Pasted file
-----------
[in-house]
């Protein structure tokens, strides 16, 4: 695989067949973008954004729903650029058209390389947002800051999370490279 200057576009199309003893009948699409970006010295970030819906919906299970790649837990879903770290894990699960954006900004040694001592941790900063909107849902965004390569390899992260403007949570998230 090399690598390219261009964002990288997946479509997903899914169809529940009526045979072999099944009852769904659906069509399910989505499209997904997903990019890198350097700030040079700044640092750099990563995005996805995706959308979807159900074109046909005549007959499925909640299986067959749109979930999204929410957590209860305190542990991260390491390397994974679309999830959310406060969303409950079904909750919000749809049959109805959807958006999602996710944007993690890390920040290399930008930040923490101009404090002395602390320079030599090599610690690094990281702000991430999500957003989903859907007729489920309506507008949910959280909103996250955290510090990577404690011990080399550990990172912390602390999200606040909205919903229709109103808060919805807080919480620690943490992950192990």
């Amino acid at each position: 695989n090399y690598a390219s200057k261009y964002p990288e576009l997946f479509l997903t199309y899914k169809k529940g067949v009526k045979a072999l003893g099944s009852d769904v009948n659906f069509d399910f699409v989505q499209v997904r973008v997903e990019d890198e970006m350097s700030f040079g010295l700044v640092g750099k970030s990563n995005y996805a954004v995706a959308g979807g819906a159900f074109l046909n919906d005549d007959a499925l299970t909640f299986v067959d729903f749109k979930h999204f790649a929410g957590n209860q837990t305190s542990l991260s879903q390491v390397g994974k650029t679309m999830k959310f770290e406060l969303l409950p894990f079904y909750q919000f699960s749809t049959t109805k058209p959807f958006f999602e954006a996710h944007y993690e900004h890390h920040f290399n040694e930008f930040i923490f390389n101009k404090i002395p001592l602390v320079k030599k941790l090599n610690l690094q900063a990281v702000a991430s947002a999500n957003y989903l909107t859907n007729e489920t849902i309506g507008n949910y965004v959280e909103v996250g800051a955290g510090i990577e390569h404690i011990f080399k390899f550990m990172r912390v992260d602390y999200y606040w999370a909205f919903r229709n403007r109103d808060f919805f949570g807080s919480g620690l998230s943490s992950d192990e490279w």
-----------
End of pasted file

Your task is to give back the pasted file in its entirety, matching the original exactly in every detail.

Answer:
[in-house]
């Protein structure tokens, strides 16, 4: 695989067949973008954004729903650029058209390389947002800051999370490279 200057576009199309003893009948699409970006010295970030819906919906299970790649837990879903770290894990699960954006900004040694001592941790900063909107849902965004390569390899992260403007949570998230 090399690598390219261009964002990288997946479509997903899914169809529940009526045979072999099944009852769904659906069509399910989505499209997904997903990019890198350097700030040079700044640092750099990563995005996805995706959308979807159900074109046909005549007959499925909640299986067959749109979930999204929410957590209860305190542990991260390491390397994974679309999830959310406060969303409950079904909750919000749809049959109805959807958006999602996710944007993690890390920040290399930008930040923490101009404090002395602390320079030599090599610690690094990281702000991430999500957003989903859907007729489920309506507008949910959280909103996250955290510090990577404690011990080399550990990172912390602390999200606040909205919903229709109103808060919805807080919480620690943490992950192990």
């Amino acid at each position: 695989n090399y690598a390219s200057k261009y964002p990288e576009l997946f479509l997903t199309y899914k169809k529940g067949v009526k045979a072999l003893g099944s009852d769904v009948n659906f069509d399910f699409v989505q499209v997904r973008v997903e990019d890198e970006m350097s700030f040079g010295l700044v640092g750099k970030s990563n995005y996805a954004v995706a959308g979807g819906a159900f074109l046909n919906d005549d007959a499925l299970t909640f299986v067959d729903f749109k979930h999204f790649a929410g957590n209860q837990t305190s542990l991260s879903q390491v390397g994974k650029t679309m999830k959310f770290e406060l969303l409950p894990f079904y909750q919000f699960s749809t049959t109805k058209p959807f958006f999602e954006a996710h944007y993690e900004h890390h920040f290399n040694e930008f930040i923490f390389n101009k404090i002395p001592l602390v320079k030599k941790l090599n610690l690094q900063a990281v702000a991430s947002a999500n957003y989903l909107t859907n007729e489920t849902i309506g507008n949910y965004v959280e909103v996250g800051a955290g510090i990577e390569h404690i011990f080399k390899f550990m990172r912390v992260d602390y999200y606040w999370a909205f919903r229709n403007r109103d808060f919805f949570g807080s919480g620690l998230s943490s992950d192990e490279w």